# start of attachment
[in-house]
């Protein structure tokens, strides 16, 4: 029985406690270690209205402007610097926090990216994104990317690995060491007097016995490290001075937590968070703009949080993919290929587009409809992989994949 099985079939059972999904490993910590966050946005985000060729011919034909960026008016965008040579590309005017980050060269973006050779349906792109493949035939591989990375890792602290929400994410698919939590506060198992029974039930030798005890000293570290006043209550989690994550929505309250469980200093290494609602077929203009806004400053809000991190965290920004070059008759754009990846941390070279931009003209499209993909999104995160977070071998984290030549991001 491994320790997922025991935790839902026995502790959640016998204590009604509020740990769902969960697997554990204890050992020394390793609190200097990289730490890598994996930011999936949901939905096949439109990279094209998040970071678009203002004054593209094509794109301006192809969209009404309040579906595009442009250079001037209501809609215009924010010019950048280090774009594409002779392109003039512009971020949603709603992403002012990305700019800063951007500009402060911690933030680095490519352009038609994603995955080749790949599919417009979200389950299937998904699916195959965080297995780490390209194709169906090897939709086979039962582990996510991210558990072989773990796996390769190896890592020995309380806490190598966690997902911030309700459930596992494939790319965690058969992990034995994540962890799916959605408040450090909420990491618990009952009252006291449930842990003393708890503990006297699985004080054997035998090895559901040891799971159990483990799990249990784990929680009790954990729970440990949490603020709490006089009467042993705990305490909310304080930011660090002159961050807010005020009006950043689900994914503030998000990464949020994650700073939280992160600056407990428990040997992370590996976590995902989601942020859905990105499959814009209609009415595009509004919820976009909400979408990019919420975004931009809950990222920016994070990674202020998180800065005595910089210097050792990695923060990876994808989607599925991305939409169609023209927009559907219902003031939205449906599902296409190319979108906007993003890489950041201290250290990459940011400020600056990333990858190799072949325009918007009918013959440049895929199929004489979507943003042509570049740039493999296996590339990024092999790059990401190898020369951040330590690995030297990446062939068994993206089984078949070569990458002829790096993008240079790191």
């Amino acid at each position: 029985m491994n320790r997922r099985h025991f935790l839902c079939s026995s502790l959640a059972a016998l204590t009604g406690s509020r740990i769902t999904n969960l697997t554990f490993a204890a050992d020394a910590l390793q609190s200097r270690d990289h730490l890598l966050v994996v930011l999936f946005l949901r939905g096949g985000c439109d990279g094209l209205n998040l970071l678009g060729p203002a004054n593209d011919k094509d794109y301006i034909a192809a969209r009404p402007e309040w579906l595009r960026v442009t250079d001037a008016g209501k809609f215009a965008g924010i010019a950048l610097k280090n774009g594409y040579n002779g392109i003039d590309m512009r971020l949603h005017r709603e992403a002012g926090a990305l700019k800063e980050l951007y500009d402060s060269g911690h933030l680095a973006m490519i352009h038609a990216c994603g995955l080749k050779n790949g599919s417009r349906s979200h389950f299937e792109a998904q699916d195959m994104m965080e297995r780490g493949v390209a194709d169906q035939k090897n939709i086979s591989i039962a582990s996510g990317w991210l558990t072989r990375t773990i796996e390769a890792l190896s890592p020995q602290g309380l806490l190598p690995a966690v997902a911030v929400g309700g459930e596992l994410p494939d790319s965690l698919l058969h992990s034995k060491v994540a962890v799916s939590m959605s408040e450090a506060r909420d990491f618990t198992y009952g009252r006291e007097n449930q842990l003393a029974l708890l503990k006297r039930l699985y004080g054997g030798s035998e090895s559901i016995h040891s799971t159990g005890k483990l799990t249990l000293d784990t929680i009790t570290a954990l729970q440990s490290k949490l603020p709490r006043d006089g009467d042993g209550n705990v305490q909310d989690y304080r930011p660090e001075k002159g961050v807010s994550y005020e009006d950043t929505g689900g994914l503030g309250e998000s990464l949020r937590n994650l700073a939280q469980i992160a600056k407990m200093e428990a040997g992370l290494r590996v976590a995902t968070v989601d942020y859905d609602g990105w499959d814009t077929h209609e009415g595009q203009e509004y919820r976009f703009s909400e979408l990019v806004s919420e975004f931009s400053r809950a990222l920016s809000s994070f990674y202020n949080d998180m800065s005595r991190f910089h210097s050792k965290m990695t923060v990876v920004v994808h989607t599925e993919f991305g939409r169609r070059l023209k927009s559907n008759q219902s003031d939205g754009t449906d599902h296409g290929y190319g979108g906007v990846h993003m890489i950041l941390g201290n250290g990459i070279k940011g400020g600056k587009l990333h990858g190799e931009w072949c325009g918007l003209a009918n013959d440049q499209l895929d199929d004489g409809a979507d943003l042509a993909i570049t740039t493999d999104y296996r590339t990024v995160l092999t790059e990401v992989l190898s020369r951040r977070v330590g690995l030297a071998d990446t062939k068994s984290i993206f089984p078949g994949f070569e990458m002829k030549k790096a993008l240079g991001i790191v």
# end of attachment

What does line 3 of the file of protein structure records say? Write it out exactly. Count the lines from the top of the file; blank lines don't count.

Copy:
């Amino acid at each position: 029985m491994n320790r997922r099985h025991f935790l839902c079939s026995s502790l959640a059972a016998l204590t009604g406690s509020r740990i769902t999904n969960l697997t554990f490993a204890a050992d020394a910590l390793q609190s200097r270690d990289h730490l890598l966050v994996v930011l999936f946005l949901r939905g096949g985000c439109d990279g094209l209205n998040l970071l678009g060729p203002a004054n593209d011919k094509d794109y301006i034909a192809a969209r009404p402007e309040w579906l595009r960026v442009t250079d001037a008016g209501k809609f215009a965008g924010i010019a950048l610097k280090n774009g594409y040579n002779g392109i003039d590309m512009r971020l949603h005017r709603e992403a002012g926090a990305l700019k800063e980050l951007y500009d402060s060269g911690h933030l680095a973006m490519i352009h038609a990216c994603g995955l080749k050779n790949g599919s417009r349906s979200h389950f299937e792109a998904q699916d195959m994104m965080e297995r780490g493949v390209a194709d169906q035939k090897n939709i086979s591989i039962a582990s996510g990317w991210l558990t072989r990375t773990i796996e390769a890792l190896s890592p020995q602290g309380l806490l190598p690995a966690v997902a911030v929400g309700g459930e596992l994410p494939d790319s965690l698919l058969h992990s034995k060491v994540a962890v799916s939590m959605s408040e450090a506060r909420d990491f618990t198992y009952g009252r006291e007097n449930q842990l003393a029974l708890l503990k006297r039930l699985y004080g054997g030798s035998e090895s559901i016995h040891s799971t159990g005890k483990l799990t249990l000293d784990t929680i009790t570290a954990l729970q440990s490290k949490l603020p709490r006043d006089g009467d042993g209550n705990v305490q909310d989690y304080r930011p660090e001075k002159g961050v807010s994550y005020e009006d950043t929505g689900g994914l503030g309250e998000s990464l949020r937590n994650l700073a939280q469980i992160a600056k407990m200093e428990a040997g992370l290494r590996v976590a995902t968070v989601d942020y859905d609602g990105w499959d814009t077929h209609e009415g595009q203009e509004y919820r976009f703009s909400e979408l990019v806004s919420e975004f931009s400053r809950a990222l920016s809000s994070f990674y202020n949080d998180m800065s005595r991190f910089h210097s050792k965290m990695t923060v990876v920004v994808h989607t599925e993919f991305g939409r169609r070059l023209k927009s559907n008759q219902s003031d939205g754009t449906d599902h296409g290929y190319g979108g906007v990846h993003m890489i950041l941390g201290n250290g990459i070279k940011g400020g600056k587009l990333h990858g190799e931009w072949c325009g918007l003209a009918n013959d440049q499209l895929d199929d004489g409809a979507d943003l042509a993909i570049t740039t493999d999104y296996r590339t990024v995160l092999t790059e990401v992989l190898s020369r951040r977070v330590g690995l030297a071998d990446t062939k068994s984290i993206f089984p078949g994949f070569e990458m002829k030549k790096a993008l240079g991001i790191v």